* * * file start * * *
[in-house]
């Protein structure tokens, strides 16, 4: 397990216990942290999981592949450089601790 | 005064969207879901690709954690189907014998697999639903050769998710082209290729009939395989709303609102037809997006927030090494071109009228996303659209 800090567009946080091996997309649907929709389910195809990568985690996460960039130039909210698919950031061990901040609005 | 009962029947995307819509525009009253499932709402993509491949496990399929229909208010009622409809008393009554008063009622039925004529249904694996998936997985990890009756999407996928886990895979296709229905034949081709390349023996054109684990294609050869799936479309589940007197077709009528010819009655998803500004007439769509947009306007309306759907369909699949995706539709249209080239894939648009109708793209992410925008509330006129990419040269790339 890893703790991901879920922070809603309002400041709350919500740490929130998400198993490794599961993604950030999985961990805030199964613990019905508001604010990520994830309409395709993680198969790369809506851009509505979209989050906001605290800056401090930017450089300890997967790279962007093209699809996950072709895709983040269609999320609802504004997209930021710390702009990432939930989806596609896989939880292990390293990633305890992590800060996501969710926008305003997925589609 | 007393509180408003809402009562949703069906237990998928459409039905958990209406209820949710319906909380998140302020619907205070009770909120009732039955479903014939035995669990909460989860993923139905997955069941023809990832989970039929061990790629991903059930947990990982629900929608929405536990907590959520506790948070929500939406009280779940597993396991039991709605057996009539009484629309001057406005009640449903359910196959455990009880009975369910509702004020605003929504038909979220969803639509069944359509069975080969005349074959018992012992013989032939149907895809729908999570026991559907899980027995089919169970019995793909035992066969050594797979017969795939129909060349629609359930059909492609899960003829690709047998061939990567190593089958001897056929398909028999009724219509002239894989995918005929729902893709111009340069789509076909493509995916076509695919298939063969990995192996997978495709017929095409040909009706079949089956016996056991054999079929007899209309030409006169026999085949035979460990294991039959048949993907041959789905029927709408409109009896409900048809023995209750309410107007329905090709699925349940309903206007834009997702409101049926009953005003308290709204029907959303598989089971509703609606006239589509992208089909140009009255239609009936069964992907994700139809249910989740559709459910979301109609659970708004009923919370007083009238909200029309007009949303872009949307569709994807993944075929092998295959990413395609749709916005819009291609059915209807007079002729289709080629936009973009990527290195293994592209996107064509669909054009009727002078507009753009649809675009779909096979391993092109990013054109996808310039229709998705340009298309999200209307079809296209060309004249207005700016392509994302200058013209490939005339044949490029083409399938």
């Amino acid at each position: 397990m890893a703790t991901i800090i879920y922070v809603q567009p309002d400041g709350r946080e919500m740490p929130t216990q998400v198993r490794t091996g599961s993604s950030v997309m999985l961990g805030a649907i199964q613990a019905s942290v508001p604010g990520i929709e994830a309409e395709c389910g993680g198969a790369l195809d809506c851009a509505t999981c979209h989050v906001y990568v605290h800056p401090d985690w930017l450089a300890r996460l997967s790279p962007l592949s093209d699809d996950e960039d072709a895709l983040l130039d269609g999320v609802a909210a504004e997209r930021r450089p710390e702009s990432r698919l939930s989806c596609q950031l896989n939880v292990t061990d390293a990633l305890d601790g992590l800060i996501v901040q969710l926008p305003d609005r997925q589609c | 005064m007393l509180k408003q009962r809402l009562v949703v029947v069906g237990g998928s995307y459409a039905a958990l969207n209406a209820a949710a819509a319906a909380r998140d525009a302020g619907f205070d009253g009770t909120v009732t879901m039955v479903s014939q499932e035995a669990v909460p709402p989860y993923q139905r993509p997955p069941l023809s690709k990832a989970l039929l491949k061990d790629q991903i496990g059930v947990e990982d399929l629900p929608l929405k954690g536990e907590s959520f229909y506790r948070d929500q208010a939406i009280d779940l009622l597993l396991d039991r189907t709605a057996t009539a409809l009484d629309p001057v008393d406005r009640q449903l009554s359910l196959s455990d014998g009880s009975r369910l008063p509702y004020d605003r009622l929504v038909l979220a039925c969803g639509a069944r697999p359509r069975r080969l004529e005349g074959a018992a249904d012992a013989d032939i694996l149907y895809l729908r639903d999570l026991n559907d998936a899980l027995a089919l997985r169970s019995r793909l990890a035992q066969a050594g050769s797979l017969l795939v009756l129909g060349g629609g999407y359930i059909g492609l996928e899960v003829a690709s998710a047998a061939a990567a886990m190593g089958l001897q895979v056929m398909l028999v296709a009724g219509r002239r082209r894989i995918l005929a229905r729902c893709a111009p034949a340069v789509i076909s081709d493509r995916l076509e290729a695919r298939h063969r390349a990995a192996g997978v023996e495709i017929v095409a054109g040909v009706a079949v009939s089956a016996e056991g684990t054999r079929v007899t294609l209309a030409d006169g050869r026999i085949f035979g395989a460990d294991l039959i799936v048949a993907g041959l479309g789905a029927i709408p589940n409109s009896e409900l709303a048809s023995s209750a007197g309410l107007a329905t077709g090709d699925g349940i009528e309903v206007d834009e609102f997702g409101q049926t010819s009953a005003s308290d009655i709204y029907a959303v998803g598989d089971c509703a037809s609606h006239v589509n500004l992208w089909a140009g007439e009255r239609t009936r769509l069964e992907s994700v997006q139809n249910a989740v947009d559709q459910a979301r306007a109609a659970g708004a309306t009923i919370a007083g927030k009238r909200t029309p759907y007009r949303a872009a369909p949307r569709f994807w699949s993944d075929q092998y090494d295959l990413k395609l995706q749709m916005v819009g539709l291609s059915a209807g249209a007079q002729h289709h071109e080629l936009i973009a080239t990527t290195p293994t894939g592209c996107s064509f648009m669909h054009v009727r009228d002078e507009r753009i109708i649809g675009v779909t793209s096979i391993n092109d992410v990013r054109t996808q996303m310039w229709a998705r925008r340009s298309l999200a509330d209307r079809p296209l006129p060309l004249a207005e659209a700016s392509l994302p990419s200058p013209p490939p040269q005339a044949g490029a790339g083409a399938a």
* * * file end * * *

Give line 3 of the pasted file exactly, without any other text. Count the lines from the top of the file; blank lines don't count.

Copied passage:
């Amino acid at each position: 397990m890893a703790t991901i800090i879920y922070v809603q567009p309002d400041g709350r946080e919500m740490p929130t216990q998400v198993r490794t091996g599961s993604s950030v997309m999985l961990g805030a649907i199964q613990a019905s942290v508001p604010g990520i929709e994830a309409e395709c389910g993680g198969a790369l195809d809506c851009a509505t999981c979209h989050v906001y990568v605290h800056p401090d985690w930017l450089a300890r996460l997967s790279p962007l592949s093209d699809d996950e960039d072709a895709l983040l130039d269609g999320v609802a909210a504004e997209r930021r450089p710390e702009s990432r698919l939930s989806c596609q950031l896989n939880v292990t061990d390293a990633l305890d601790g992590l800060i996501v901040q969710l926008p305003d609005r997925q589609c | 005064m007393l509180k408003q009962r809402l009562v949703v029947v069906g237990g998928s995307y459409a039905a958990l969207n209406a209820a949710a819509a319906a909380r998140d525009a302020g619907f205070d009253g009770t909120v009732t879901m039955v479903s014939q499932e035995a669990v909460p709402p989860y993923q139905r993509p997955p069941l023809s690709k990832a989970l039929l491949k061990d790629q991903i496990g059930v947990e990982d399929l629900p929608l929405k954690g536990e907590s959520f229909y506790r948070d929500q208010a939406i009280d779940l009622l597993l396991d039991r189907t709605a057996t009539a409809l009484d629309p001057v008393d406005r009640q449903l009554s359910l196959s455990d014998g009880s009975r369910l008063p509702y004020d605003r009622l929504v038909l979220a039925c969803g639509a069944r697999p359509r069975r080969l004529e005349g074959a018992a249904d012992a013989d032939i694996l149907y895809l729908r639903d999570l026991n559907d998936a899980l027995a089919l997985r169970s019995r793909l990890a035992q066969a050594g050769s797979l017969l795939v009756l129909g060349g629609g999407y359930i059909g492609l996928e899960v003829a690709s998710a047998a061939a990567a886990m190593g089958l001897q895979v056929m398909l028999v296709a009724g219509r002239r082209r894989i995918l005929a229905r729902c893709a111009p034949a340069v789509i076909s081709d493509r995916l076509e290729a695919r298939h063969r390349a990995a192996g997978v023996e495709i017929v095409a054109g040909v009706a079949v009939s089956a016996e056991g684990t054999r079929v007899t294609l209309a030409d006169g050869r026999i085949f035979g395989a460990d294991l039959i799936v048949a993907g041959l479309g789905a029927i709408p589940n409109s009896e409900l709303a048809s023995s209750a007197g309410l107007a329905t077709g090709d699925g349940i009528e309903v206007d834009e609102f997702g409101q049926t010819s009953a005003s308290d009655i709204y029907a959303v998803g598989d089971c509703a037809s609606h006239v589509n500004l992208w089909a140009g007439e009255r239609t009936r769509l069964e992907s994700v997006q139809n249910a989740v947009d559709q459910a979301r306007a109609a659970g708004a309306t009923i919370a007083g927030k009238r909200t029309p759907y007009r949303a872009a369909p949307r569709f994807w699949s993944d075929q092998y090494d295959l990413k395609l995706q749709m916005v819009g539709l291609s059915a209807g249209a007079q002729h289709h071109e080629l936009i973009a080239t990527t290195p293994t894939g592209c996107s064509f648009m669909h054009v009727r009228d002078e507009r753009i109708i649809g675009v779909t793209s096979i391993n092109d992410v990013r054109t996808q996303m310039w229709a998705r925008r340009s298309l999200a509330d209307r079809p296209l006129p060309l004249a207005e659209a700016s392509l994302p990419s200058p013209p490939p040269q005339a044949g490029a790339g083409a399938a």